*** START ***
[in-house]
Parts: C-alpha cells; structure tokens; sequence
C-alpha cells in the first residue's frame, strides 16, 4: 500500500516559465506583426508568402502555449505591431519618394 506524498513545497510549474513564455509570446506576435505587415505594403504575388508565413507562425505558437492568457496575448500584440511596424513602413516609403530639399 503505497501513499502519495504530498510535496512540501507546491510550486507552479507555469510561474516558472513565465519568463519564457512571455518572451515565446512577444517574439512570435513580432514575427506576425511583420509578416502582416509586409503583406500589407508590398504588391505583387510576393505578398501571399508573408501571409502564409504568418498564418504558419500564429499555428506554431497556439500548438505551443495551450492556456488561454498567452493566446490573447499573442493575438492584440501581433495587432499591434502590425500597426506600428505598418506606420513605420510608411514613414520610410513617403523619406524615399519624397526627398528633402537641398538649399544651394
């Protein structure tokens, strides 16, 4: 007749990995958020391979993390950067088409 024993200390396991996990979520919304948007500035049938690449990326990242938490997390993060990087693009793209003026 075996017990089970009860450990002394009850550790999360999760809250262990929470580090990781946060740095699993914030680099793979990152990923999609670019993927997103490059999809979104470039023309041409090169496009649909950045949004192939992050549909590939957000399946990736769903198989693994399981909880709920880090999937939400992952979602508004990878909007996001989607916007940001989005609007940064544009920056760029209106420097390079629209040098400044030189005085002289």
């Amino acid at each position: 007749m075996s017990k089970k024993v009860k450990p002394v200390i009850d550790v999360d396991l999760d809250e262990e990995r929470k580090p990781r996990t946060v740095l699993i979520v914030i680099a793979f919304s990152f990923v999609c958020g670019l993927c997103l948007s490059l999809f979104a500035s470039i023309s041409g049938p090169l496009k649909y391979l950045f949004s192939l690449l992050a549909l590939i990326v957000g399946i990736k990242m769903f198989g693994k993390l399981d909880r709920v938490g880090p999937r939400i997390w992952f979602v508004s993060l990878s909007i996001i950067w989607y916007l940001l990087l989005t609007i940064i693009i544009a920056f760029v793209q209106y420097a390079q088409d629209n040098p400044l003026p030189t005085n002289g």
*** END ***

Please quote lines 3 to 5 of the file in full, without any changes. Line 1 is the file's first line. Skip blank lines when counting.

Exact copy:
C-alpha cells in the first residue's frame, strides 16, 4: 500500500516559465506583426508568402502555449505591431519618394 506524498513545497510549474513564455509570446506576435505587415505594403504575388508565413507562425505558437492568457496575448500584440511596424513602413516609403530639399 503505497501513499502519495504530498510535496512540501507546491510550486507552479507555469510561474516558472513565465519568463519564457512571455518572451515565446512577444517574439512570435513580432514575427506576425511583420509578416502582416509586409503583406500589407508590398504588391505583387510576393505578398501571399508573408501571409502564409504568418498564418504558419500564429499555428506554431497556439500548438505551443495551450492556456488561454498567452493566446490573447499573442493575438492584440501581433495587432499591434502590425500597426506600428505598418506606420513605420510608411514613414520610410513617403523619406524615399519624397526627398528633402537641398538649399544651394
């Protein structure tokens, strides 16, 4: 007749990995958020391979993390950067088409 024993200390396991996990979520919304948007500035049938690449990326990242938490997390993060990087693009793209003026 075996017990089970009860450990002394009850550790999360999760809250262990929470580090990781946060740095699993914030680099793979990152990923999609670019993927997103490059999809979104470039023309041409090169496009649909950045949004192939992050549909590939957000399946990736769903198989693994399981909880709920880090999937939400992952979602508004990878909007996001989607916007940001989005609007940064544009920056760029209106420097390079629209040098400044030189005085002289």
């Amino acid at each position: 007749m075996s017990k089970k024993v009860k450990p002394v200390i009850d550790v999360d396991l999760d809250e262990e990995r929470k580090p990781r996990t946060v740095l699993i979520v914030i680099a793979f919304s990152f990923v999609c958020g670019l993927c997103l948007s490059l999809f979104a500035s470039i023309s041409g049938p090169l496009k649909y391979l950045f949004s192939l690449l992050a549909l590939i990326v957000g399946i990736k990242m769903f198989g693994k993390l399981d909880r709920v938490g880090p999937r939400i997390w992952f979602v508004s993060l990878s909007i996001i950067w989607y916007l940001l990087l989005t609007i940064i693009i544009a920056f760029v793209q209106y420097a390079q088409d629209n040098p400044l003026p030189t005085n002289g």